In the context of local content, “fronting” is a case where nationals may be listed as shareholders, executives, or management, without real participation in the strategic decision-making process of foreign companies. They may even have lower salaries than their expatriate peers.
With Guyana’s Local Content legislation just being a mere seven months old, fronting has been one of the key trends being uncovered by the Local Content Secretariat.
Confirming this was Natural Resources Minister, Vickram Bharrat who stressed that all applications for Local Content Certificates are passing through a vigorous filtration system. He said the process is sure to expose anyone who tries to trick the system.
“It is a worrying trend and we have been uncovering more cases of it but that is why the work of the Secretariat is critical especially for vetting the applications before it,” Mr. Bharrat said.
The Local Content Secretariat’s legal team reviews all applications to ensure they are in line with the legislation.
“Importantly, they ensure there is sufficient evidence of what is being submitted by each company regarding majority ownership,” he pointed out.
He was keen to remind that foreign entities must show that it is not just 51% ownership by Guyanese but also 75% of managerial staff must be Guyanese and 90% of the complement of staff must be local too. With regard to ownership, he said companies have to show evidence of share purchase, adding that the records at the Guyana Revenue Authority (GRA), the tax and customs regulator, would have to support this.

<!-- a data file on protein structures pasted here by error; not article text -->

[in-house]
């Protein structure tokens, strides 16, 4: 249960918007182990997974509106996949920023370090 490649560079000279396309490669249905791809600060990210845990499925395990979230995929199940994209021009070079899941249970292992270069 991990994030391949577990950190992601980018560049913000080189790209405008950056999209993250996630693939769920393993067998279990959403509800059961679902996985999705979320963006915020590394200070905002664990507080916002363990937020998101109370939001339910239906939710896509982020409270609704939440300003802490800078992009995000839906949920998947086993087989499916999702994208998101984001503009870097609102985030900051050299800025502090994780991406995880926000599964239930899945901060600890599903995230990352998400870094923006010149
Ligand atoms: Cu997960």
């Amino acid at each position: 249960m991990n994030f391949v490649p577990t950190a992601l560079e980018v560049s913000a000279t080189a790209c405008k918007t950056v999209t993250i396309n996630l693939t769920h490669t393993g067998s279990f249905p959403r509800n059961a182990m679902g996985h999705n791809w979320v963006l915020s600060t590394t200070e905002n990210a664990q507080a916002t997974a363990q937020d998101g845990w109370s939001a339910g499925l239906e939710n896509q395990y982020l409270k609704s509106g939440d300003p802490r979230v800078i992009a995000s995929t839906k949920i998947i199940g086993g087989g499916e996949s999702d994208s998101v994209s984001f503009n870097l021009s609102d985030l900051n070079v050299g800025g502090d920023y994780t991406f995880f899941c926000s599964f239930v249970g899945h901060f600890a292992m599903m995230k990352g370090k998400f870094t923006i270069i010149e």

“All of this must be proven to prevent economic rent or fronting of Guyanese and it is becoming a thing now. On paper, it shows 51% shares but no substantive documents to back it up such as how much was paid, what is the source of funds, does it correspond with tax records etc. We examine all these things. You can’t just come and say I have a document showing I am a 51% owner,” expressed the minister.
The official warned that even as companies have up to year-end to get their proverbial house in order, there are clear penalties in the Local Content legislation which can be imposed on anyone who tries to circumvent the requirements.
It should be noted that fronting is also an offense under the law, which outlines that any contractor, sub-contractor or licensee who submits or causes to be submitted, any record or any other information knowing, or ought reasonably to have known, that the submission is false or misleading, commits an offence and is liable on summary conviction to a fine of GY$10M.
The law also states that a contractor, sub-contractor, or licensee who carries out petroleum operations without the minimum local content requirements commits an offence and is liable on summary conviction to a fine of GY$50M.
There is also a GY$10M fine if a contractor, sub-contractor or licensee fails to satisfy the prescribed local content requirement of an approved local content plan.